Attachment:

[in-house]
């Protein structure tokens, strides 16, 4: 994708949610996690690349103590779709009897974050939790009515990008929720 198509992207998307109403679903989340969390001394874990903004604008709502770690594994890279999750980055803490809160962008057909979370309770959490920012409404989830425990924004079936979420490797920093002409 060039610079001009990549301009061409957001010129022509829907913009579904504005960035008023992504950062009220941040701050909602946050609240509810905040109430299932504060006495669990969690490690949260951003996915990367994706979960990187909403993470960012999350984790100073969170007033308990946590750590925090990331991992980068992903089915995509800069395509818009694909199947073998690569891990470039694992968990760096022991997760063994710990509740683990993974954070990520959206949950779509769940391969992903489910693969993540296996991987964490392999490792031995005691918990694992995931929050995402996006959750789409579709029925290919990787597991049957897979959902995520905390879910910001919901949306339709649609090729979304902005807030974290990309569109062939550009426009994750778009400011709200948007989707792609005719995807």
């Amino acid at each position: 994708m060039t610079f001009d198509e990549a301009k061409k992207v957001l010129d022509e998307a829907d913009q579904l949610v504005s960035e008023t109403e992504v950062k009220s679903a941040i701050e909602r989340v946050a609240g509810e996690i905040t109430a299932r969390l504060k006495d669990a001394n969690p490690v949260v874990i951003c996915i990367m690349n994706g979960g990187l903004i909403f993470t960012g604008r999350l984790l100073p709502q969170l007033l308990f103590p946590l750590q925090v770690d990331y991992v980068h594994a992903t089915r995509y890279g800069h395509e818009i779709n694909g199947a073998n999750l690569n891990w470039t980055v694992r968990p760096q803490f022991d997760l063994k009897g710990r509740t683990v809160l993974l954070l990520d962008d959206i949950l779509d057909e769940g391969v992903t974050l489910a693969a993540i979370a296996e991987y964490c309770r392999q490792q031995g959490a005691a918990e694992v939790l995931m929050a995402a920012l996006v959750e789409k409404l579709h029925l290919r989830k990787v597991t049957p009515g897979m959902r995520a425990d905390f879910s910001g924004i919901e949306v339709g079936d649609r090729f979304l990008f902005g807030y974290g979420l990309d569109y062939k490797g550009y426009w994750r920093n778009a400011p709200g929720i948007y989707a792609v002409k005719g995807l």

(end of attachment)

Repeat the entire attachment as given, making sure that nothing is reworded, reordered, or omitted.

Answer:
[in-house]
């Protein structure tokens, strides 16, 4: 994708949610996690690349103590779709009897974050939790009515990008929720 198509992207998307109403679903989340969390001394874990903004604008709502770690594994890279999750980055803490809160962008057909979370309770959490920012409404989830425990924004079936979420490797920093002409 060039610079001009990549301009061409957001010129022509829907913009579904504005960035008023992504950062009220941040701050909602946050609240509810905040109430299932504060006495669990969690490690949260951003996915990367994706979960990187909403993470960012999350984790100073969170007033308990946590750590925090990331991992980068992903089915995509800069395509818009694909199947073998690569891990470039694992968990760096022991997760063994710990509740683990993974954070990520959206949950779509769940391969992903489910693969993540296996991987964490392999490792031995005691918990694992995931929050995402996006959750789409579709029925290919990787597991049957897979959902995520905390879910910001919901949306339709649609090729979304902005807030974290990309569109062939550009426009994750778009400011709200948007989707792609005719995807």
């Amino acid at each position: 994708m060039t610079f001009d198509e990549a301009k061409k992207v957001l010129d022509e998307a829907d913009q579904l949610v504005s960035e008023t109403e992504v950062k009220s679903a941040i701050e909602r989340v946050a609240g509810e996690i905040t109430a299932r969390l504060k006495d669990a001394n969690p490690v949260v874990i951003c996915i990367m690349n994706g979960g990187l903004i909403f993470t960012g604008r999350l984790l100073p709502q969170l007033l308990f103590p946590l750590q925090v770690d990331y991992v980068h594994a992903t089915r995509y890279g800069h395509e818009i779709n694909g199947a073998n999750l690569n891990w470039t980055v694992r968990p760096q803490f022991d997760l063994k009897g710990r509740t683990v809160l993974l954070l990520d962008d959206i949950l779509d057909e769940g391969v992903t974050l489910a693969a993540i979370a296996e991987y964490c309770r392999q490792q031995g959490a005691a918990e694992v939790l995931m929050a995402a920012l996006v959750e789409k409404l579709h029925l290919r989830k990787v597991t049957p009515g897979m959902r995520a425990d905390f879910s910001g924004i919901e949306v339709g079936d649609r090729f979304l990008f902005g807030y974290g979420l990309d569109y062939k490797g550009y426009w994750r920093n778009a400011p709200g929720i948007y989707a792609v002409k005719g995807l």